CTC has been shown to be superior to double contrast barium enema following incomplete conventional colonoscopy and, in fact, failed colonoscopy was the first established indication for CTC. An incomplete colonoscopy is defined as failure to intu-bate up to the cecum. The reported rate of failed colonoscopy ranges from 8% to as high as 35%. Patients with a history of an incomplete colonos-copy have a significantly increased risk of failing a second attempt. A multitude of reasons contribute to a failed conventional colonoscopy: poor bowel preparation, redundant colon, strictures, history of failed colonoscopies and patient discomfort. Double contrast barium enema was usually the next step in the algorithm of colon evaluation and in most cases performed the same day. On some occasions, however, DCBE is suboptimal as well, sometimes due to poor bowel prep, patient's inability to move on the table or inadequate barium coating of the colonic mucosa secondary to an air block from the previous incomplete colonoscopy (Macari et al. 1999).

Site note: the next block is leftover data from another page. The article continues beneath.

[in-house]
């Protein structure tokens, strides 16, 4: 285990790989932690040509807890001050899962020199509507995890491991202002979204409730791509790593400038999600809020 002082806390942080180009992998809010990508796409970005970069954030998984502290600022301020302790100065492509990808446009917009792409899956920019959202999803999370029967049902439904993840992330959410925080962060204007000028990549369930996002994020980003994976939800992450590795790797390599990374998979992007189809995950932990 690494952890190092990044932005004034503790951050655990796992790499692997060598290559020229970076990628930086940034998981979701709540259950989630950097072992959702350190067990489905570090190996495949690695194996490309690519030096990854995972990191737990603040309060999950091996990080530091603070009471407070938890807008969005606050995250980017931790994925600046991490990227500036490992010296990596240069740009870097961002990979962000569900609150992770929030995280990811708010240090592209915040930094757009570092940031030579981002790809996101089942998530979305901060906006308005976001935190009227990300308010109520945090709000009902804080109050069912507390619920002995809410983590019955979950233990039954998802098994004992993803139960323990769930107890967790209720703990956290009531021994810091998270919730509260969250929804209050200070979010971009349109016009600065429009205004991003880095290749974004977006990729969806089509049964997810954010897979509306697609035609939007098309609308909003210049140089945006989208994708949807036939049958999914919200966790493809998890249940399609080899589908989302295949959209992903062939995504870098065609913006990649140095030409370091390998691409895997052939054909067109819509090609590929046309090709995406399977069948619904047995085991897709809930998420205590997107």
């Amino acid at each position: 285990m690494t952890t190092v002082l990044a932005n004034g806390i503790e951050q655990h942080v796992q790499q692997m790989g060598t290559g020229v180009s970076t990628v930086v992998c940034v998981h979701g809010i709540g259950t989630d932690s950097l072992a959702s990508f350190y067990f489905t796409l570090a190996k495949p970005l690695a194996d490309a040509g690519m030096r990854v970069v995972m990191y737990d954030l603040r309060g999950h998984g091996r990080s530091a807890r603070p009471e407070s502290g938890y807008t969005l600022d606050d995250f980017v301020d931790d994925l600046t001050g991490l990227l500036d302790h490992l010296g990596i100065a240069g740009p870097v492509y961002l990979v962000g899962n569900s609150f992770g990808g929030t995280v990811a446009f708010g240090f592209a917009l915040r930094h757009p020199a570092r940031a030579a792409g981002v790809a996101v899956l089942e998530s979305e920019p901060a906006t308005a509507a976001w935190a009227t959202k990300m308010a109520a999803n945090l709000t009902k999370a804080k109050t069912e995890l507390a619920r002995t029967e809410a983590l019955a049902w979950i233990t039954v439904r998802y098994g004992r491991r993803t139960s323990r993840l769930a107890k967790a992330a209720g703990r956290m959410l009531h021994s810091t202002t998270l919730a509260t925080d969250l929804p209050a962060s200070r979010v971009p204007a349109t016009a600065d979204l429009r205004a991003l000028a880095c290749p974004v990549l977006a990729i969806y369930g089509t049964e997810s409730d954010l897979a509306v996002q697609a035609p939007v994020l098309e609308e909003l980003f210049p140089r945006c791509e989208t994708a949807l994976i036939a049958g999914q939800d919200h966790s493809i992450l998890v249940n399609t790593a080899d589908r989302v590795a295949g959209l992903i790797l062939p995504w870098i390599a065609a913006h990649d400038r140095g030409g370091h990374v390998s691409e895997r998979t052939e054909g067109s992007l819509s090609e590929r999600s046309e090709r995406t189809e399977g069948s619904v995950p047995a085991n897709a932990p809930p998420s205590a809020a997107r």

In patients with failed colonoscopy, Macari et al. reported CTC sensitivities of polyp detection of 87%, compared with 45% for DCBE. The specificity was also better for CTC than DCBE; 98 vs 89%, respectively (Macari et al. 1999). Therefore, in this subset of patients who have failed conventional colo-noscopy, CTC rather than a second attempt of conventional colonoscopy or DCBE may be prudent.
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